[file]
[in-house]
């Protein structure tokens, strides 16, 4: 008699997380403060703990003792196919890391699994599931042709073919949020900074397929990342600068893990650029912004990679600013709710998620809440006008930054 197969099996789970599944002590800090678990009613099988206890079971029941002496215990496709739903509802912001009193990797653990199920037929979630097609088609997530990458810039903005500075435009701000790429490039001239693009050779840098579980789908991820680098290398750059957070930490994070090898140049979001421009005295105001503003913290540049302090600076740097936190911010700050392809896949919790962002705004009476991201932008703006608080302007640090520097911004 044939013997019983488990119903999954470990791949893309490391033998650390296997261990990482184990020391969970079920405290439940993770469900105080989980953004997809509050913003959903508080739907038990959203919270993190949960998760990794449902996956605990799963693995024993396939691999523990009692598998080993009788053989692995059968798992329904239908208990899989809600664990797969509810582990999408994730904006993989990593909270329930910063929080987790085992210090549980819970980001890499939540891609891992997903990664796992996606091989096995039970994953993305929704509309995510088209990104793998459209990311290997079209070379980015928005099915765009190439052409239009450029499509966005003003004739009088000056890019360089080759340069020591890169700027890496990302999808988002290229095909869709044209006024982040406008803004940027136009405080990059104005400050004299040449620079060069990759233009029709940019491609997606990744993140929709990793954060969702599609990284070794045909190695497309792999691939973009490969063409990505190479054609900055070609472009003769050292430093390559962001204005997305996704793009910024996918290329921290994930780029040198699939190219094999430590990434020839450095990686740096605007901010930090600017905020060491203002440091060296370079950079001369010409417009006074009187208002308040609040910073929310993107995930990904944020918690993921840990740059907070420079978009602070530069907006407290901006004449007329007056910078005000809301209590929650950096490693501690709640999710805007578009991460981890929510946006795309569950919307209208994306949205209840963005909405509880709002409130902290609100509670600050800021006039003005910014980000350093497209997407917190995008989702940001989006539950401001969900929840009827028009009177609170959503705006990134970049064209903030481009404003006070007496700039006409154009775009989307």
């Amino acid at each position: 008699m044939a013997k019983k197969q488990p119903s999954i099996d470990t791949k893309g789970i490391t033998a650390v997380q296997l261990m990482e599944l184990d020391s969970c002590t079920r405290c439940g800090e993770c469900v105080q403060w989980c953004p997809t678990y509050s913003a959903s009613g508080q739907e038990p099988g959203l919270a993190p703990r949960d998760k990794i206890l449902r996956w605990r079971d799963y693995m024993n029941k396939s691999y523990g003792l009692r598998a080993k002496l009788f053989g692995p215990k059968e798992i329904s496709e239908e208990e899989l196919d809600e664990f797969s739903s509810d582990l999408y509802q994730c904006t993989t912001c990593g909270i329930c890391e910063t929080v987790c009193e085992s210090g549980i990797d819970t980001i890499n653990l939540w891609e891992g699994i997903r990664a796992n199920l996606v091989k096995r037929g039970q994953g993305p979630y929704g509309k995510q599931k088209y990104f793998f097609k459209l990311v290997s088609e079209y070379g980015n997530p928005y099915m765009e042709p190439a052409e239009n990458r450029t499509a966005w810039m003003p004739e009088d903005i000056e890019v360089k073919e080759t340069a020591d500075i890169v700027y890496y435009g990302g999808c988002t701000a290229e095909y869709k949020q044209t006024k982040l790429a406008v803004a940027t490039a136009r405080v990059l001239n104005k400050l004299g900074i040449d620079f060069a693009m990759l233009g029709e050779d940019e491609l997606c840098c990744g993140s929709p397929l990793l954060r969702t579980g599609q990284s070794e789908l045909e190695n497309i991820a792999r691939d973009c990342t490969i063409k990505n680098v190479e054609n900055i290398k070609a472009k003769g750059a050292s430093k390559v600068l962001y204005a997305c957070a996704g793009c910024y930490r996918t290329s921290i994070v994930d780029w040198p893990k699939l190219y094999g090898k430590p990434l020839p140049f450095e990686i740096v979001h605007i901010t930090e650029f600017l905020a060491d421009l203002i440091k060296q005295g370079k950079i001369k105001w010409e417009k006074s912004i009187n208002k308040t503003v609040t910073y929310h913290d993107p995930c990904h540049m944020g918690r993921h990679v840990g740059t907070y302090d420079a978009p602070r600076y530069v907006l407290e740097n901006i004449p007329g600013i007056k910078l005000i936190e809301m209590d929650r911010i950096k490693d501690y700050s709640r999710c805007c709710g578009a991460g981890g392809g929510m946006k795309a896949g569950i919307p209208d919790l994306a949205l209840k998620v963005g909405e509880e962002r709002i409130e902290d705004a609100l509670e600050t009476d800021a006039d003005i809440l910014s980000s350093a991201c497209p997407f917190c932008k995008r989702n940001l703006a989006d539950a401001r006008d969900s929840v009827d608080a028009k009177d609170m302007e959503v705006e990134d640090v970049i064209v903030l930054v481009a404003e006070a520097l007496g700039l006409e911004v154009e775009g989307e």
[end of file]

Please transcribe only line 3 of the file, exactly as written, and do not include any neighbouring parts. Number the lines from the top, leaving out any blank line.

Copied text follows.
């Amino acid at each position: 008699m044939a013997k019983k197969q488990p119903s999954i099996d470990t791949k893309g789970i490391t033998a650390v997380q296997l261990m990482e599944l184990d020391s969970c002590t079920r405290c439940g800090e993770c469900v105080q403060w989980c953004p997809t678990y509050s913003a959903s009613g508080q739907e038990p099988g959203l919270a993190p703990r949960d998760k990794i206890l449902r996956w605990r079971d799963y693995m024993n029941k396939s691999y523990g003792l009692r598998a080993k002496l009788f053989g692995p215990k059968e798992i329904s496709e239908e208990e899989l196919d809600e664990f797969s739903s509810d582990l999408y509802q994730c904006t993989t912001c990593g909270i329930c890391e910063t929080v987790c009193e085992s210090g549980i990797d819970t980001i890499n653990l939540w891609e891992g699994i997903r990664a796992n199920l996606v091989k096995r037929g039970q994953g993305p979630y929704g509309k995510q599931k088209y990104f793998f097609k459209l990311v290997s088609e079209y070379g980015n997530p928005y099915m765009e042709p190439a052409e239009n990458r450029t499509a966005w810039m003003p004739e009088d903005i000056e890019v360089k073919e080759t340069a020591d500075i890169v700027y890496y435009g990302g999808c988002t701000a290229e095909y869709k949020q044209t006024k982040l790429a406008v803004a940027t490039a136009r405080v990059l001239n104005k400050l004299g900074i040449d620079f060069a693009m990759l233009g029709e050779d940019e491609l997606c840098c990744g993140s929709p397929l990793l954060r969702t579980g599609q990284s070794e789908l045909e190695n497309i991820a792999r691939d973009c990342t490969i063409k990505n680098v190479e054609n900055i290398k070609a472009k003769g750059a050292s430093k390559v600068l962001y204005a997305c957070a996704g793009c910024y930490r996918t290329s921290i994070v994930d780029w040198p893990k699939l190219y094999g090898k430590p990434l020839p140049f450095e990686i740096v979001h605007i901010t930090e650029f600017l905020a060491d421009l203002i440091k060296q005295g370079k950079i001369k105001w010409e417009k006074s912004i009187n208002k308040t503003v609040t910073y929310h913290d993107p995930c990904h540049m944020g918690r993921h990679v840990g740059t907070y302090d420079a978009p602070r600076y530069v907006l407290e740097n901006i004449p007329g600013i007056k910078l005000i936190e809301m209590d929650r911010i950096k490693d501690y700050s709640r999710c805007c709710g578009a991460g981890g392809g929510m946006k795309a896949g569950i919307p209208d919790l994306a949205l209840k998620v963005g909405e509880e962002r709002i409130e902290d705004a609100l509670e600050t009476d800021a006039d003005i809440l910014s980000s350093a991201c497209p997407f917190c932008k995008r989702n940001l703006a989006d539950a401001r006008d969900s929840v009827d608080a028009k009177d609170m302007e959503v705006e990134d640090v970049i064209v903030l930054v481009a404003e006070a520097l007496g700039l006409e911004v154009e775009g989307e």